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Jun
27
answered Ways to study mathematics while commuting
Jun
27
comment Topologies on n-manifolds
Do you mean other topologies? Or other topologies on $n$-manifolds? If the former then you'll find you need to understand the compact-open topology if you intend to study homotopy theory. en.wikipedia.org/wiki/Compact-open_topology
Jun
25
comment Where does this unit vector come from?
There is a sphere here :-) The reason is that unit vectors are vectors of length 1, i.e. if you place the vector's tail at the origin its head lies on the unit sphere. So, in disguise, your question is "where does the vector $F_1$ meet a unit sphere?"
Jun
25
comment Is this mathematically correct?
Well $v_1/v_2=13/15$ but $r_1/r_2=1$ for row 1. But suppose there are errors up to 10% in your voltage measurements, so, eg. $v_1$ is actually 2.8 and $v_2$ is actually 2.8, etc., then the relationship might hold exactly.
Jun
25
comment Is this mathematically correct?
The relationship doesn't hold exactly. But if your voltage measurements are only accurate to 0.5V, say, then it is possible that the relationship holds. That's why experimenters give error bars when they publish results. Do you have some estimates of your uncertainty?
Jun
25
revised Convergence of two power series
Type in title
Jun
25
suggested approved edit on Convergence of two power series
Jun
25
answered Complex analysis is more “real” than real analysis
Jun
24
comment What should I learn first, Mathematica or MatLab?
Want to define a function? Stick an underscore after the argument names. Want to apply a function to some arguments? Use square brackets. Want to get the $i$th element of an array, use double square brackets. While one might quibble about what is or isn't natural, saying my claim that Mathematica notation "can look very unnatural" is outrageous is, well, interesting.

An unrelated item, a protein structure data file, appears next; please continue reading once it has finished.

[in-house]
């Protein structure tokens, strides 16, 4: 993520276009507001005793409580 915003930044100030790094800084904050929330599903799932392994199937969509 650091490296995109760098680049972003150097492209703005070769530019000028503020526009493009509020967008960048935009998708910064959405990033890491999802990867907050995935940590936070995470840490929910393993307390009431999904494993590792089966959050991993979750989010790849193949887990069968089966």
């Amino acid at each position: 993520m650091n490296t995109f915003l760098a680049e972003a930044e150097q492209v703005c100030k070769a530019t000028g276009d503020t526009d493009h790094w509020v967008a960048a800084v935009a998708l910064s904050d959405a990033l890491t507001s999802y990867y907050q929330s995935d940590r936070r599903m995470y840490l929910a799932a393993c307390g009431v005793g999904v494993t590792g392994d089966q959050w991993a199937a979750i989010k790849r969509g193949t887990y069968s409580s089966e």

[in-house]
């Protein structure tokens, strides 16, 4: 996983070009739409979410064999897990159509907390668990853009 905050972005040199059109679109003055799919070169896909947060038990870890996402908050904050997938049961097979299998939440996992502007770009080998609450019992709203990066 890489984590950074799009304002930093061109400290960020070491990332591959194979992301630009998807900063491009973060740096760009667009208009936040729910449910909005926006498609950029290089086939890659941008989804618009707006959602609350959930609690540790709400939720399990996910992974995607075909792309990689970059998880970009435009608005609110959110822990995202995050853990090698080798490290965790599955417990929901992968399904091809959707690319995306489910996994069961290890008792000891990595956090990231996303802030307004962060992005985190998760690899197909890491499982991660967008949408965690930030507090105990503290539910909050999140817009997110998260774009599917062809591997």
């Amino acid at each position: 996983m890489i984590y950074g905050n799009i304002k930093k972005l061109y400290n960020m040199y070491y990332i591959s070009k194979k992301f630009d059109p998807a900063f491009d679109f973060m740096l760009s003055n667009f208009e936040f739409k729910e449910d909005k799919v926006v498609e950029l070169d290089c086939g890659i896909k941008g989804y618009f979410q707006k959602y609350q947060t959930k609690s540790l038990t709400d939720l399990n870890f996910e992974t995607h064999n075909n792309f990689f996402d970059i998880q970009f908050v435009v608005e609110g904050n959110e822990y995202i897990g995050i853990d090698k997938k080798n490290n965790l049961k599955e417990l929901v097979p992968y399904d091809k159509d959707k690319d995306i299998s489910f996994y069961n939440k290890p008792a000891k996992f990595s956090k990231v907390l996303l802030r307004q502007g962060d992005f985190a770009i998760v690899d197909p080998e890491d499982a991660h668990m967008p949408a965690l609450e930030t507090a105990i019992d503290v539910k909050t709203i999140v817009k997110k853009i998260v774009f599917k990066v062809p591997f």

Jun
24
comment How to establish this inequality without using induction?
Seeing as you defined the $a_n$ by induction it's going to be completely impossible to prove any non-trivial property of them without using induction in some form or other. Maybe you're trying to rule out one particular induction proof.
Jun
22
comment logic\math question
If you look at the following link you'll see a number of examples that fit the pattern, some of which suggest answers other than 90: oeis.org/…
Jun
20
comment Writing a chain of implications in English
@porton I see your point and I like your emphasis on clarity. But an expert mathematician will realize that an empty set of propositions contains none that fail to follow. And a non-expert mathematician won't even notice that there is an issue. So I'm not sure who, in reality, would have a problem.
Jun
20
comment Writing a chain of implications in English
It seems clear to me. Maybe it's worth saying "Each of these four assertions..." just in case readers are tempted to include the following paragraphs.
Jun
20
comment Writing a chain of implications in English
Each of these assertions implies the following ones.
Jun
20
answered Neighbourhood of a matrix
Jun
20
comment Using dimensional analysis to evaluate $\frac{d}{dx}x^n$
You don't need to prove everything from scratch. When students first compute derivatives of monomials they often do the product rule first so they know monomials will have derivatives before they compute them. As for not appealing to heuristics, my entire PhD was based on using heuristics from physics to prove mathematical results, once they were appropriately formalised. Dimensional analysis is completely formalisable in mathematics.
Jun
20
comment Category-theoretic description of the real numbers
Also maths.mq.edu.au/~street/EffR.pdf
Jun
19
revised Smooth transition between two quaternions?
Incorrect spelling
Jun
19
suggested approved edit on Smooth transition between two quaternions?
Jun
19
comment Category-theoretic description of the real numbers
I don't know much about toposes. But curiously the people who've written about this construction seem to work with toposes a lot. I feel like in some sense this construction gets to the very heart of what real numbers are about. It seems like a generalization of reasonable (in some sense) strategies for sharing $M$ objects between $N$ people. I haven't worked out the details of that yet though...